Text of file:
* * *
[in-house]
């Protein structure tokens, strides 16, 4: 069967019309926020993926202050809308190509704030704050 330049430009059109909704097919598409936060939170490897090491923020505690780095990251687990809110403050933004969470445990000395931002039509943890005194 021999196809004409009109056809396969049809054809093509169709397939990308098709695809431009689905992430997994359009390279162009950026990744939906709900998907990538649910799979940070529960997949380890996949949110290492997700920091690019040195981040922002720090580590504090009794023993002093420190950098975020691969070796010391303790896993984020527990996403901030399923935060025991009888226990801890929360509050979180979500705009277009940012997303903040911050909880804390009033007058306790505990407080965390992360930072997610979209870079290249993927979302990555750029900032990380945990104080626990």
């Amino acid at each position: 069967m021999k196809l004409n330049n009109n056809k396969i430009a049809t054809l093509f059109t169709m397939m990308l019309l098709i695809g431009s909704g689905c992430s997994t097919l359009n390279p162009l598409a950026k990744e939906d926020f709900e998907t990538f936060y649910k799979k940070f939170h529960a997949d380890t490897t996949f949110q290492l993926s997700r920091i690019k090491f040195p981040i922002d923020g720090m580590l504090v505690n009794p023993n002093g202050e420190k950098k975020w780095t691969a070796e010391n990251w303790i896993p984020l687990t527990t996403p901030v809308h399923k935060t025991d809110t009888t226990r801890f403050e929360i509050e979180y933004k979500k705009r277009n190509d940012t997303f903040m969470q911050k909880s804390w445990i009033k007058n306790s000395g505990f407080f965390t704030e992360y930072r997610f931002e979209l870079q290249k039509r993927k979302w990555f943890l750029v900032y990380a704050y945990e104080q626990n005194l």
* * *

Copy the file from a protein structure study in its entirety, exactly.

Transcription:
[in-house]
């Protein structure tokens, strides 16, 4: 069967019309926020993926202050809308190509704030704050 330049430009059109909704097919598409936060939170490897090491923020505690780095990251687990809110403050933004969470445990000395931002039509943890005194 021999196809004409009109056809396969049809054809093509169709397939990308098709695809431009689905992430997994359009390279162009950026990744939906709900998907990538649910799979940070529960997949380890996949949110290492997700920091690019040195981040922002720090580590504090009794023993002093420190950098975020691969070796010391303790896993984020527990996403901030399923935060025991009888226990801890929360509050979180979500705009277009940012997303903040911050909880804390009033007058306790505990407080965390992360930072997610979209870079290249993927979302990555750029900032990380945990104080626990």
């Amino acid at each position: 069967m021999k196809l004409n330049n009109n056809k396969i430009a049809t054809l093509f059109t169709m397939m990308l019309l098709i695809g431009s909704g689905c992430s997994t097919l359009n390279p162009l598409a950026k990744e939906d926020f709900e998907t990538f936060y649910k799979k940070f939170h529960a997949d380890t490897t996949f949110q290492l993926s997700r920091i690019k090491f040195p981040i922002d923020g720090m580590l504090v505690n009794p023993n002093g202050e420190k950098k975020w780095t691969a070796e010391n990251w303790i896993p984020l687990t527990t996403p901030v809308h399923k935060t025991d809110t009888t226990r801890f403050e929360i509050e979180y933004k979500k705009r277009n190509d940012t997303f903040m969470q911050k909880s804390w445990i009033k007058n306790s000395g505990f407080f965390t704030e992360y930072r997610f931002e979209l870079q290249k039509r993927k979302w990555f943890l750029v900032y990380a704050y945990e104080q626990n005194l």